Vaccinations for Horses:
Vaccines are preparations of killed microorganisms, living weakened microorganisms, etc. introduced into the body to produce immunity to a specific disease by causing the formation of antibodies. Vaccines are very delicate compounds, which if handled or administered incorrectly will be ineffective or neutralized. Vaccines are administered initially as a two-shot series and then annually or as recommended by your veterinarian. The vaccines and vaccine protocols listed below are tailored to our practice at Fredonia Veterinary Clinic in Fredonia, WI and geographic location and follow the guidelines of the AAEP.
Eastern & Western Equine Encephalomyelitis (EEE; WEE): Encephalomyelitis is caused by a virus, which is transmitted by mosquitos. The virus causes inflammation of the brain and spinal cord. The vaccine is very effective against the disease. We recommend vaccinating annually in the spring, before the start of mosquito season.
Tetanus Toxoid: Tetanus is a disease caused by a specific toxin of a bacillus (Clostridium tetani)which usually enters the body through wounds. It is characterized by spasmodic contractions and rigidity of some or all of the voluntary muscles (especially of the jaw, face and neck). The bacteria is found in horse manure. The vaccine is very effective and administered once yearly. The vaccine is boostered in case of laceration, surgery, or pentrating wounds.
Rabies: Rabies is a viral disease that infects the nervous system of mammals. It is transmitted through contact with the saliva of infected animals. It is 100% fatal. The vaccine is given once yearly and is very effective. There have been cases of rabies in bats in our practice area.
West Nile Virus: West Nile virus is transmitted by mosquitoes. The virus causes inflammation of the brain and spinal cord. We recommend vaccinating annually in the spring, before the start of mosquito season.
Rhinopneumonitis: Rhinopneumonitis is caused by equine herpes virus (EHV) which causes respiratory infections, abortions, and inflammation of the spinal cord. Vaccination is recommended for horses at risk, with the frequency depending on the individual horse's potential exposure. Horses that are traveling to shows, races, sales, etc. should be vaccinated more frequently (every 3 months). Horses at large stables should be vaccinated every 6 months. Lower risk horses can be vaccinated once a year. Pregnant mares should be vaccinated at 5, 7 and 9 months from the breeding date. Unfortunately, the available vaccines do not protect against the neurologic form of the disease. Discuss with us, your veterinarians, about what we recommend for your individual horse and the frequency of booster vaccinations.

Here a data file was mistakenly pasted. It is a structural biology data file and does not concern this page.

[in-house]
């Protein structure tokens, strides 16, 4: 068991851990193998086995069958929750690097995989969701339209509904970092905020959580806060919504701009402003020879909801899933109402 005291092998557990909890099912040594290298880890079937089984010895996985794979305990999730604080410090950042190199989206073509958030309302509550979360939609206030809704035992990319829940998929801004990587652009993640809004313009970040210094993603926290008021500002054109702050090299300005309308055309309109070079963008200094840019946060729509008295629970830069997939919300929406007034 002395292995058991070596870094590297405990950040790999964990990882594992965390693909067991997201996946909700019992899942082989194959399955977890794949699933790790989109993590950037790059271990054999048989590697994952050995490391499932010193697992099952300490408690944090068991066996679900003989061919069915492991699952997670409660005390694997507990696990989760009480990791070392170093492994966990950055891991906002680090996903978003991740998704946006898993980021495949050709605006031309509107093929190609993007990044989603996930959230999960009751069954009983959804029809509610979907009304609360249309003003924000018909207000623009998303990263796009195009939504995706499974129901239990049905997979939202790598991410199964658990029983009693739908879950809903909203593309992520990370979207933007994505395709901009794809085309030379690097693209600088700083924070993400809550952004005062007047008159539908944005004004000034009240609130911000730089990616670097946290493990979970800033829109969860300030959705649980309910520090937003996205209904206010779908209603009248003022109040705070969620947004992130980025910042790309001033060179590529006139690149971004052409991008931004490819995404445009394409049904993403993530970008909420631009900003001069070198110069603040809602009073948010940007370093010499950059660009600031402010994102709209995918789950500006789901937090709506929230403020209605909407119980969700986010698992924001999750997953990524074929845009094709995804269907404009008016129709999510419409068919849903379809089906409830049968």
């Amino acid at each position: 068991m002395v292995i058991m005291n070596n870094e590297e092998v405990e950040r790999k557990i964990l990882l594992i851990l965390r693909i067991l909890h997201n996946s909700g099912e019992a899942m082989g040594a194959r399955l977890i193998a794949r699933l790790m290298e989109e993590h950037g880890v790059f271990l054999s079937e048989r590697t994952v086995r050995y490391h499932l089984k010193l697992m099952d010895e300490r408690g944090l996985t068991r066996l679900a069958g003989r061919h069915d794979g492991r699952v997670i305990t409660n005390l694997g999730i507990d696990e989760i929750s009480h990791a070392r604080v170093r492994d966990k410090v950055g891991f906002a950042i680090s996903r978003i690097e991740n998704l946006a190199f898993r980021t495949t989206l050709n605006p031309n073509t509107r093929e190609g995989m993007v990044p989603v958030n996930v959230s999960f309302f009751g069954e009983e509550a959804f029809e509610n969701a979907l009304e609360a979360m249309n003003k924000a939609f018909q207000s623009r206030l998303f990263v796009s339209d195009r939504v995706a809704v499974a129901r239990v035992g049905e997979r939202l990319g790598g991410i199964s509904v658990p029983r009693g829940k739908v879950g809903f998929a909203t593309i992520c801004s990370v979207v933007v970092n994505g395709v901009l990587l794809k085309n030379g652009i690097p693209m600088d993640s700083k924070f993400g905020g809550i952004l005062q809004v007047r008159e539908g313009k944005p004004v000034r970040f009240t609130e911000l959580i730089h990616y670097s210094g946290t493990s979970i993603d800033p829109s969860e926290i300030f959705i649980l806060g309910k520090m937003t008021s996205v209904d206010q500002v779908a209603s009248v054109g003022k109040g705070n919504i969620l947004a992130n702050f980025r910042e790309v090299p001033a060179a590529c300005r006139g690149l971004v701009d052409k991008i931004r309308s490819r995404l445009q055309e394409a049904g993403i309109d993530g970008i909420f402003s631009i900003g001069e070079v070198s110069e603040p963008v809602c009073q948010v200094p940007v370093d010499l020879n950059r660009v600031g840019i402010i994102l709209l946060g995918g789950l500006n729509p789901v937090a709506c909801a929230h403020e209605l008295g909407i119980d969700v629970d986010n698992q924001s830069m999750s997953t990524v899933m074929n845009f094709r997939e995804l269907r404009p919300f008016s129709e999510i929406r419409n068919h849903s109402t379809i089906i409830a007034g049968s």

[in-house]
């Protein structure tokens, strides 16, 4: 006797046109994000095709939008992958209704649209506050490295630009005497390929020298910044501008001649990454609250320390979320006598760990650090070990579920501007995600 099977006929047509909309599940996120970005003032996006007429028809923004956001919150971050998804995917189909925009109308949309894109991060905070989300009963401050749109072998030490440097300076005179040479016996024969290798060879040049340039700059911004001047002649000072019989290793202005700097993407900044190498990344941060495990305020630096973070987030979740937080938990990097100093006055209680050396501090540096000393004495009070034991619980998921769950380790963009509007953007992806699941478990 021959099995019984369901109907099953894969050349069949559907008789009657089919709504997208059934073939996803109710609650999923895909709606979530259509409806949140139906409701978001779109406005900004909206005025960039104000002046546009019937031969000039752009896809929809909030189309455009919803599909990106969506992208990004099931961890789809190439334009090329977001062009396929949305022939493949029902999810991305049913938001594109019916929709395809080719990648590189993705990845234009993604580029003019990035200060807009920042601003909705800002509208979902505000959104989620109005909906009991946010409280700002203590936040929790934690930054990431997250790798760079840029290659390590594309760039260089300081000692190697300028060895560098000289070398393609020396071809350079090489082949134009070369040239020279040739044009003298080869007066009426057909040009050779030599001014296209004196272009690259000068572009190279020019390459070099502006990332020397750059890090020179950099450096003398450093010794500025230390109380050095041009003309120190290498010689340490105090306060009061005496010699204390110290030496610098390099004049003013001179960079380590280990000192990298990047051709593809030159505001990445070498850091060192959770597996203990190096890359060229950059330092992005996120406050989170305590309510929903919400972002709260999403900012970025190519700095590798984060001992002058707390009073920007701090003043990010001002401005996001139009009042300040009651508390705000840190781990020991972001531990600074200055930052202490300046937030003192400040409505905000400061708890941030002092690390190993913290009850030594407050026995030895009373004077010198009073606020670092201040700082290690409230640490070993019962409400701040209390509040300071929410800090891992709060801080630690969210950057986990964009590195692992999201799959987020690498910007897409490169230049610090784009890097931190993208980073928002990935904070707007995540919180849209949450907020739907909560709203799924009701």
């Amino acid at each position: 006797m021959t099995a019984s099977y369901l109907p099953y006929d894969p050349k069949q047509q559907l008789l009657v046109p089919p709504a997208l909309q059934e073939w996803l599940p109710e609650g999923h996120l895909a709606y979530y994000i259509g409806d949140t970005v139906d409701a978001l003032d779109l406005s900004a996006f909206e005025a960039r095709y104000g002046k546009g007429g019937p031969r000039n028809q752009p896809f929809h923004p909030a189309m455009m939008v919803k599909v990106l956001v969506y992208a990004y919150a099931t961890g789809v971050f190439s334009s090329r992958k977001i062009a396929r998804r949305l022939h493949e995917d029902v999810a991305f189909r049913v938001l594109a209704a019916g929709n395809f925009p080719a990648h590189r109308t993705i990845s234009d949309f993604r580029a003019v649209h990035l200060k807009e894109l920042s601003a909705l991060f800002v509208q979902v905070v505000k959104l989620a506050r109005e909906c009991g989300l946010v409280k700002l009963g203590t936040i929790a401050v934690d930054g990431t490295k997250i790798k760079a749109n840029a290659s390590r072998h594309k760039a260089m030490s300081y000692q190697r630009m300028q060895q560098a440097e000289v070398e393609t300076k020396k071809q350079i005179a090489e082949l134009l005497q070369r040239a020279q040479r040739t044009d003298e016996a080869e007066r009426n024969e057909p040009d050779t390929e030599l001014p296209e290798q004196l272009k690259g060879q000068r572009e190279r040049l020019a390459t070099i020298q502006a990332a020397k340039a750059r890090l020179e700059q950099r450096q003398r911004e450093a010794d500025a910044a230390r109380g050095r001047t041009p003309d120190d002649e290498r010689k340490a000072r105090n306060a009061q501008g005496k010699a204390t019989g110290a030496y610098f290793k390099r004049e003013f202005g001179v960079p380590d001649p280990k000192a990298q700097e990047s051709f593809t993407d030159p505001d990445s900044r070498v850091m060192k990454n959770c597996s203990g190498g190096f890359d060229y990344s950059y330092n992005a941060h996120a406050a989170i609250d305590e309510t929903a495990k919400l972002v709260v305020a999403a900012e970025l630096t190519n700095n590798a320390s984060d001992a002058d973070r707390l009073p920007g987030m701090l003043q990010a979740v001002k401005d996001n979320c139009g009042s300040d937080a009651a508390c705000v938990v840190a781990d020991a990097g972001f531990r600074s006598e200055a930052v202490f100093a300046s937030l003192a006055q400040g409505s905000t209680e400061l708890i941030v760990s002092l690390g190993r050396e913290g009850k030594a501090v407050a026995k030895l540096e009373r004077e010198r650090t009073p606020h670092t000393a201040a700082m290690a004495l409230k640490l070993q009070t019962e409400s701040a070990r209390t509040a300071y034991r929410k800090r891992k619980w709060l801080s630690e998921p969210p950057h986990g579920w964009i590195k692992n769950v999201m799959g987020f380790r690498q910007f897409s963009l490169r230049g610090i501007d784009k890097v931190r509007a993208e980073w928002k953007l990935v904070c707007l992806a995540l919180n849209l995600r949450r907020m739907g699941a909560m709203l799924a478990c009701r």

Influenza: Influenza is a virus that causes high fever and respiratory infection. Horses traveling to shows, sales, racing events, etc..should be vaccinated more frequently (every 3 months). Horses at stables should be vaccinated every 6 months. Lower risk horses can be vaccinated once a year. Discuss with us, your veterinarians, about what we recommend for your individual horse and the frequency of booster vaccinations.
Potomac Horse Fever (PHF): Potomac Horse Fever is caused by the bacteria Ehrlichia risticii. Horses are infected through accidently ingesting small land snails or aquatic insects that carry the bacteria. It is not contagious and occurs more commonly in areas near ponds or rivers. The disease causes high fever, laminitis, severe diarrhea and can be fatal. The vaccine is considered helpful, although not 100% protective.Annual vaccination in the late spring is recommended for horses in at risk areas or that travel to at risk areas.
Strangles: Strangles is a bacterial disease caused by Streptococcus equi equi. It is highly contagious and causes the following signs: high fever, abscessed lymph nodes,and respiratory infection. Horses may develop guttural pouch infections, sinus infections, purpura hemorrhagica, laryngeal paralysis, and bastard strangles. There is an intranasal vaccine which is more effective than the intramuscular vaccine. The vaccine is recommended for horses at risk of being exposed and is boostered annually.